Fox TV Stations Create a “Pop-Up News Channel” to Cover the Pandemic

CoronavirusNow is a lesson in rapid innovation

Every weekday morning at 6 a.m., Mike Pache reports for work at Fox 10 Phoenix (KSAZ), where he has just one hour to prepare for five hours of live anchoring…and producing….and directing…and switching…and creating graphics…and editing clips for YouTube along the way. Pache is one of three newscasters responsible for 14 hours a day — 7 a.m. to 9 p.m. Pacific Time — of live coverage (as well as programming a taped overnight playlist) on a streaming channel called Fox News Now (not to be confused with the Fox News cable channel).

Fox calls the three anchors “DJ’s,” short for digital journalists, but in a way they are deejays too: no scripts, no teleprompter, no program grid — they just wing it on the fly.

“You do it so much, you sometimes fail to realize that you just put on a show all by yourself,” says Pache. “I don’t think I could sit up there and do it,” says Pache’s boss, KSAZ news director Doug Bannard, who oversees the News Now project. “Rubbing my head and patting my tummy is enough.”

DJ Mike Pache at the controls (Fox photo)

The News Now streaming channel has been available for the past 5 ½ years on YouTube, where it just passed the 1M sub mark, and on Fox owned-station websites, hopscotching among live events such as news conferences and car chases around the country. But now, like so many news sources, it has found a new purpose: covering COVID-19 as part of an ambitious group-wide initiative by the Fox stations called CoronavirusNow.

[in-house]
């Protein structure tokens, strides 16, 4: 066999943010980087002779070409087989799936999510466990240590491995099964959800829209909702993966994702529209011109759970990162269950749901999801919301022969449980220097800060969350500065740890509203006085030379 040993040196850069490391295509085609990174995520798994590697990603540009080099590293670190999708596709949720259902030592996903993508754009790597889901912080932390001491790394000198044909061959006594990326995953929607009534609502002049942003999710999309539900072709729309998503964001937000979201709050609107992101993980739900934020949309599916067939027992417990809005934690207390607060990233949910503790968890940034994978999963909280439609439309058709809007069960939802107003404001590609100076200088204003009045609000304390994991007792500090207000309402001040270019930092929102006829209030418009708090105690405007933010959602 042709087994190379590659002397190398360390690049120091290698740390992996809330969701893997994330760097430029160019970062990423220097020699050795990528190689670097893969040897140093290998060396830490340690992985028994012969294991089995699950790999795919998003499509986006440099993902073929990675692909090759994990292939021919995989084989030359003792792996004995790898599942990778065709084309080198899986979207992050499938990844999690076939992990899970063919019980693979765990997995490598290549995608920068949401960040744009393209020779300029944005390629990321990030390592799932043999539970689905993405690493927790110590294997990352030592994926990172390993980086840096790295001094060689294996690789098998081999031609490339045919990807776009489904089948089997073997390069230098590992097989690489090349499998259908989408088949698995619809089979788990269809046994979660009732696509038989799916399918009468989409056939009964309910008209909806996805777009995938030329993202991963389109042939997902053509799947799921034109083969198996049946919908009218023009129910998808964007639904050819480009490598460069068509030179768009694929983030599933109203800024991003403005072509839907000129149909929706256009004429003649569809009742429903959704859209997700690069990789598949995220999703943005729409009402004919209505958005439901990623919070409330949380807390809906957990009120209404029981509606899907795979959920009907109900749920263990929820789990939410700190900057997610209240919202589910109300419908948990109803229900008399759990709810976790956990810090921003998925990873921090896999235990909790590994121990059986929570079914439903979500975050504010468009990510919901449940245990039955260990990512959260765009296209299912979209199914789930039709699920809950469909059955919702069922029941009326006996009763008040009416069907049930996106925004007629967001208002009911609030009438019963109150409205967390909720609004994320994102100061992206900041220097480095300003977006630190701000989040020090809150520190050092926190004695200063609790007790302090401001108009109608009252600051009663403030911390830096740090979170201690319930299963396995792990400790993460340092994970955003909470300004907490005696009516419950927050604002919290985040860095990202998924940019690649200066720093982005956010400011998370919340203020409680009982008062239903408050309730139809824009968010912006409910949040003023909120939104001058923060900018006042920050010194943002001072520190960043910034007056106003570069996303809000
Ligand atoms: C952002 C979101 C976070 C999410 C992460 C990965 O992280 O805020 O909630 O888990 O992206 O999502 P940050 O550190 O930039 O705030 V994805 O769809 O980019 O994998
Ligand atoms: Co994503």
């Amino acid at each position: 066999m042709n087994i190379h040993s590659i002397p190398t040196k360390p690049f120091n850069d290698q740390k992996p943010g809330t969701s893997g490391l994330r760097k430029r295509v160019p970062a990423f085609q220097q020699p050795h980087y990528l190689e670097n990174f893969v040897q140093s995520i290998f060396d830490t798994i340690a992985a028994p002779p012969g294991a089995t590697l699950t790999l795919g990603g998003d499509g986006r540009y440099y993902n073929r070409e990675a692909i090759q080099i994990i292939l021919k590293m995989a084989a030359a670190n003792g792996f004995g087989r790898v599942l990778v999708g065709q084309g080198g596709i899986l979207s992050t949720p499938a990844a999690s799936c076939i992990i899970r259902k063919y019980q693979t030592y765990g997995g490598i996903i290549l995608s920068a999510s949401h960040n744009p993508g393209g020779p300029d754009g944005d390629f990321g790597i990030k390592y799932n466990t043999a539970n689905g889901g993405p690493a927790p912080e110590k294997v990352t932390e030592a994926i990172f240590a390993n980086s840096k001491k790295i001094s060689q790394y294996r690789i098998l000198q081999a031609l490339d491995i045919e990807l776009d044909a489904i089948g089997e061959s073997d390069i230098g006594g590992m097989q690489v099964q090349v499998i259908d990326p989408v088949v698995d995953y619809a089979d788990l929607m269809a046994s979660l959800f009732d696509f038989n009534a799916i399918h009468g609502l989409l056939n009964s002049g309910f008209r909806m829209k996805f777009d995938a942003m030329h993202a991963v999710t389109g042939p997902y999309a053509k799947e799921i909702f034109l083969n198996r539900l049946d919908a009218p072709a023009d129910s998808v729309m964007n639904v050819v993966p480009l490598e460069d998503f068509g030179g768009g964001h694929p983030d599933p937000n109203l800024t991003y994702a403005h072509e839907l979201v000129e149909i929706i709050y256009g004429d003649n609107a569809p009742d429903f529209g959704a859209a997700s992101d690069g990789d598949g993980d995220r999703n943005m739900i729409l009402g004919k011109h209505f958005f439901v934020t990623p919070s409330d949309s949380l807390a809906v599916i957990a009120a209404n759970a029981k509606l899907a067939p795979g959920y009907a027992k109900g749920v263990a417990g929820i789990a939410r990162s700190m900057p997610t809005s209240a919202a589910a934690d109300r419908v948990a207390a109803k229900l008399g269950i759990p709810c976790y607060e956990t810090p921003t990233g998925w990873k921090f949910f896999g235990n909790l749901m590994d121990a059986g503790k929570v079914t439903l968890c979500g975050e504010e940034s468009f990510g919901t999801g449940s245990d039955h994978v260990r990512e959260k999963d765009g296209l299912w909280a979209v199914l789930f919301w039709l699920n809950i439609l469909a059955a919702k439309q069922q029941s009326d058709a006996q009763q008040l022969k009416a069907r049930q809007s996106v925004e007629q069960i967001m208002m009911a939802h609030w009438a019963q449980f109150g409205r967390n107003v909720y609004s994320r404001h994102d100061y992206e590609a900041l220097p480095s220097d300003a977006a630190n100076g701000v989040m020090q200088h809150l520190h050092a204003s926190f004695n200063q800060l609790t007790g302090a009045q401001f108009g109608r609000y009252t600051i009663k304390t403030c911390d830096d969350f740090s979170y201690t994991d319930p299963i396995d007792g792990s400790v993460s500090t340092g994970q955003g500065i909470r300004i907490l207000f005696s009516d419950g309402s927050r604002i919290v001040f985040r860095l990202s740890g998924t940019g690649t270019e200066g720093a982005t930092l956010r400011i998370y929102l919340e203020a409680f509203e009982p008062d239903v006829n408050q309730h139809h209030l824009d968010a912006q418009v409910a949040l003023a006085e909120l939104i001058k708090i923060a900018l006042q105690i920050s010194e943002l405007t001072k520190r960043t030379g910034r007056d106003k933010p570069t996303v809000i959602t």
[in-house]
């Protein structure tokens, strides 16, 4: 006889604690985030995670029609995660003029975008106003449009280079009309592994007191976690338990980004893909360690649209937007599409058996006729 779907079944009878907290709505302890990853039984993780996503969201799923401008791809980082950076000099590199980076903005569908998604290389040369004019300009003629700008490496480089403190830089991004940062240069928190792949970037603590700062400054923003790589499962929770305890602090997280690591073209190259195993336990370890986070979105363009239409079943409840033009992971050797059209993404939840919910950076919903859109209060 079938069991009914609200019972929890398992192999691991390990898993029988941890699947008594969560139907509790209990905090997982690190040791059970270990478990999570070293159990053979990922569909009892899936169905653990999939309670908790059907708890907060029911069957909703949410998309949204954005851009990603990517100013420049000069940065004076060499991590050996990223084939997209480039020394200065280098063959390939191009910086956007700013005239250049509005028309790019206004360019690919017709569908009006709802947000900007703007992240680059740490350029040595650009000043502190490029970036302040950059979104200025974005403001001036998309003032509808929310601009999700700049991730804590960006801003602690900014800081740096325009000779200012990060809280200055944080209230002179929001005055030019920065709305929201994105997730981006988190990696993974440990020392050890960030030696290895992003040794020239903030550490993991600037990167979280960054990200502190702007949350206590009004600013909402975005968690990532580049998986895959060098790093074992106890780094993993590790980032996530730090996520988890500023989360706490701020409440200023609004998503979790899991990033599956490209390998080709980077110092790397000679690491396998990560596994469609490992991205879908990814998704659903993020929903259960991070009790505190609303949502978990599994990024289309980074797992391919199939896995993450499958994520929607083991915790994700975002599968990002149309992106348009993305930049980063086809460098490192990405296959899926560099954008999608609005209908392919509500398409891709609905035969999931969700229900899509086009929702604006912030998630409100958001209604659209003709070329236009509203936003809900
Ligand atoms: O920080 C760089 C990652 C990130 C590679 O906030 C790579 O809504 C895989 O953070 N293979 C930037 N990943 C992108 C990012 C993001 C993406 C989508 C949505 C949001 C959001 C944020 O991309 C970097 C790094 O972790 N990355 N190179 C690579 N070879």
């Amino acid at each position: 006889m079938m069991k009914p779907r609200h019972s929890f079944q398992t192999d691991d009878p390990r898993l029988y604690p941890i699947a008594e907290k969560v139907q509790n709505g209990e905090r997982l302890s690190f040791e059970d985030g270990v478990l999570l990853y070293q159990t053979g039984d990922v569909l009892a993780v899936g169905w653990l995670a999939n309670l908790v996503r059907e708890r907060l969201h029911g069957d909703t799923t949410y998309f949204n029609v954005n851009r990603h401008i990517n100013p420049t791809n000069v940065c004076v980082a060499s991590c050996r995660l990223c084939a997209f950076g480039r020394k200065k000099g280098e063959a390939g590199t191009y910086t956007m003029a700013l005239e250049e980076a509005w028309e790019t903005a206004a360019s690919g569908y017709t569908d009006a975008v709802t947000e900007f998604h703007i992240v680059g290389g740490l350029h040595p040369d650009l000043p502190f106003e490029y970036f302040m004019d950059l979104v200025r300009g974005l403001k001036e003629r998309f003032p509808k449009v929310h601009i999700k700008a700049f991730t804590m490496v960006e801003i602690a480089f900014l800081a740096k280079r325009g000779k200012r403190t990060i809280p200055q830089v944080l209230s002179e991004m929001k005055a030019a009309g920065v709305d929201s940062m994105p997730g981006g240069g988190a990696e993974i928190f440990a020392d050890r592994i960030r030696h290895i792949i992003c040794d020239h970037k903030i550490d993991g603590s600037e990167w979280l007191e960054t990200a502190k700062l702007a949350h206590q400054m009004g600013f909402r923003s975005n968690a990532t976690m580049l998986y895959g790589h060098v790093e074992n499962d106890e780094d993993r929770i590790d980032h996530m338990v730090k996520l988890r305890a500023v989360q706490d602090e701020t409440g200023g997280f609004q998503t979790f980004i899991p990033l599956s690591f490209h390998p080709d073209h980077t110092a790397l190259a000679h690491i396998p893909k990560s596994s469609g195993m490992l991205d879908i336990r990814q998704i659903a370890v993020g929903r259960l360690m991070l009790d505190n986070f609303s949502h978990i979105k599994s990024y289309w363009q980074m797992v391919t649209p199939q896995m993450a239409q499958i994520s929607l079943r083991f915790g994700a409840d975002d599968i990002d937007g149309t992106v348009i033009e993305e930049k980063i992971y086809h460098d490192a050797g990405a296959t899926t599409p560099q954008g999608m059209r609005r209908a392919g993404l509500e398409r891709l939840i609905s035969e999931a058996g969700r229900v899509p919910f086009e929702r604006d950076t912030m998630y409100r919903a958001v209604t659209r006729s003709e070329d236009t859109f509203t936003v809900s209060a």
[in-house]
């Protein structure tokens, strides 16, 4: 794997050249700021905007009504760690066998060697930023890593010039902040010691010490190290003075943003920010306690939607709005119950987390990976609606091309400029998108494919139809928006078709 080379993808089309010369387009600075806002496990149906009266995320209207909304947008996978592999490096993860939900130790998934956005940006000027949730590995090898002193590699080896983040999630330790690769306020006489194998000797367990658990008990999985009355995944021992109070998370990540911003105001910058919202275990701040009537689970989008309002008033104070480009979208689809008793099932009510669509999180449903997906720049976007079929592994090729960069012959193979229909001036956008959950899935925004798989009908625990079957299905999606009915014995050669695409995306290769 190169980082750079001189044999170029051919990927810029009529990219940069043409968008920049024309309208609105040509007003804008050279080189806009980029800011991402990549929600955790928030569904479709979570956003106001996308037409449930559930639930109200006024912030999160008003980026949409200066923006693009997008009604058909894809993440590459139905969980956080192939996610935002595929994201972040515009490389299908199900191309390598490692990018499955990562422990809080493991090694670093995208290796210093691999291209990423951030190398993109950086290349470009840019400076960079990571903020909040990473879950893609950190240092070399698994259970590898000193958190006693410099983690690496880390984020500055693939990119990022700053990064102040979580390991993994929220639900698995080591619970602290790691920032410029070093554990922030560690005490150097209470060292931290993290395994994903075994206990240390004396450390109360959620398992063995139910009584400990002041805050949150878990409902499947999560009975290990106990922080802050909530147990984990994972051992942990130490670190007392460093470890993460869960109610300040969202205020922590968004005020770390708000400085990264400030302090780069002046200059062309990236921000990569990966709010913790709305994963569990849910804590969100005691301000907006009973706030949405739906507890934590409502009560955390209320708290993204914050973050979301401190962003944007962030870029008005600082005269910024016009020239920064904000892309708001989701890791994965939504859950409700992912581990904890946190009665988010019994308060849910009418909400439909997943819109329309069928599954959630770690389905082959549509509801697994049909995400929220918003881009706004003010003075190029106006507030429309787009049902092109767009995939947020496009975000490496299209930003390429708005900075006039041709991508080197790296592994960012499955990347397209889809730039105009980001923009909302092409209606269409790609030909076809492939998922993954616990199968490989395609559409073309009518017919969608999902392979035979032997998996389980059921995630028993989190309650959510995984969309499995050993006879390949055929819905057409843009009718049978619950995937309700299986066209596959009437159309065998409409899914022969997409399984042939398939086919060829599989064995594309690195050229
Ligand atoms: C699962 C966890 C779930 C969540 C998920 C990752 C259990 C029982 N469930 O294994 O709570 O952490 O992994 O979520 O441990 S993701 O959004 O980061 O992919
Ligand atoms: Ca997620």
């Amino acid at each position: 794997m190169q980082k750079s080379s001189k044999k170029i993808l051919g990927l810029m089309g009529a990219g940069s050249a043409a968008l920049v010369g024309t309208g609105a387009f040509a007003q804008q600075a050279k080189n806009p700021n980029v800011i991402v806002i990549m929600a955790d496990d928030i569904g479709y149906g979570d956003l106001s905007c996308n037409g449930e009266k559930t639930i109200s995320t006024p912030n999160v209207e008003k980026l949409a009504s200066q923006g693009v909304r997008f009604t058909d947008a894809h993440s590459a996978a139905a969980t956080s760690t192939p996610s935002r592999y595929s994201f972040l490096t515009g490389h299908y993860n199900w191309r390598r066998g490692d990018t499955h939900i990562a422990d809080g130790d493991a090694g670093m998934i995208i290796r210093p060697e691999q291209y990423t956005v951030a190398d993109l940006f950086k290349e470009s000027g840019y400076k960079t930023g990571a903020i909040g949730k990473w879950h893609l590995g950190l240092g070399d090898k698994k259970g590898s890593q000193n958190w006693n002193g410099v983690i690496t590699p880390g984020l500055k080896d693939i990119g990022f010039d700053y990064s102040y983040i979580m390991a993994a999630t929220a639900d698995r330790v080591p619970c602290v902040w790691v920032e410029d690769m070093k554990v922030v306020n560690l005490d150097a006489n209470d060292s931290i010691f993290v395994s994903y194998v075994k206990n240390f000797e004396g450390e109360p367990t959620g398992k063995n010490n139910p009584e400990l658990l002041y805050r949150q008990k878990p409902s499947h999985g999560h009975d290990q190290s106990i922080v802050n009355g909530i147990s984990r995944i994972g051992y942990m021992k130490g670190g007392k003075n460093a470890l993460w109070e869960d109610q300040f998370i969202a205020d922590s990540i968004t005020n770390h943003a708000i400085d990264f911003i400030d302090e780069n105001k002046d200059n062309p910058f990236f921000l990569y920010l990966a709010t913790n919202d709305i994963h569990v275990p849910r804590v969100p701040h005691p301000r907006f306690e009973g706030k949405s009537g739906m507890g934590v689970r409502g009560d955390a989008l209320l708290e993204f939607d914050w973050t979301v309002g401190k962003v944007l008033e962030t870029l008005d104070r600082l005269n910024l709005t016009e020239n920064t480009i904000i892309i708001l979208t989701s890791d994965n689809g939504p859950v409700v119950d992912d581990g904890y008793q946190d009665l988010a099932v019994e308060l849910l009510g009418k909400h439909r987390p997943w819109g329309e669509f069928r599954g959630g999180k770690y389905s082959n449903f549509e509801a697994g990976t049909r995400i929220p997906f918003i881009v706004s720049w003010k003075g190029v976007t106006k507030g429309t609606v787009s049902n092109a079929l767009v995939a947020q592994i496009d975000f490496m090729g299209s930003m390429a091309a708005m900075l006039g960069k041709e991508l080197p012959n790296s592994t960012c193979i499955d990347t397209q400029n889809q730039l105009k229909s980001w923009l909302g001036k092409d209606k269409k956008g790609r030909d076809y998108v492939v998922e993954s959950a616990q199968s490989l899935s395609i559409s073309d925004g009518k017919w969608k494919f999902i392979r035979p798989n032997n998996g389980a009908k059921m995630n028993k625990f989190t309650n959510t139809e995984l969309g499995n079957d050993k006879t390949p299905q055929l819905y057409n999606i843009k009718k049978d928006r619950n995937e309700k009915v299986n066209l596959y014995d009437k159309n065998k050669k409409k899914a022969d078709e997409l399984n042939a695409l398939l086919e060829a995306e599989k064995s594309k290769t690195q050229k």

The CoronavirusNow website went live on March 10 — props to the marketing and legal teams, by the way, for securing that URL. It was a quick launch triggered by a brainstorming session among senior Fox Stations executives late in February. “In the early days, there was a lot of fragmented reporting and information and news coverage,” says Fox TV Stations digital chief Steve Chung. “And it was very difficult to kind of pull it all together.” “Clearly there was a need for information,” says Bannard. “We wanted to have a one-stop shopping destination for people to find it.”

CoronavirusNow is Fox’s answer: an online aggregation site that combines content from 18 owned stations and other company assets (such as Fox Business). But unusually, there are also multiple links to stories from other sources — not just agencies like the AP or Reuters but organizations like NPR and the BBC. “It was really about how we get the best information to the users in the best way possible, and bring the best of what we have and be humble about the stories that we may not have but the users will find valuable,” says Chung. “It’s not our M.O. in normal times, but in special situations like this, when life is at risk and public safety is of foremost importance, we thought this is the right thing to do. And we did it.”

Steve Chung and Doug Bannard (Photos courtesy of Fox)

But what about video? These are television stations, after all. About a week in, the Bay Area’s KTVU began producing a two-hour morning block for the new service, but Fox soon realized that a simpler solution was hiding in plain sight — the up-and-running News Now channel out of Phoenix. So Fox Stations COO Sharri Berg called Doug Bannard and told him what he’d won: a key role in what she called a “pop-up news channel.”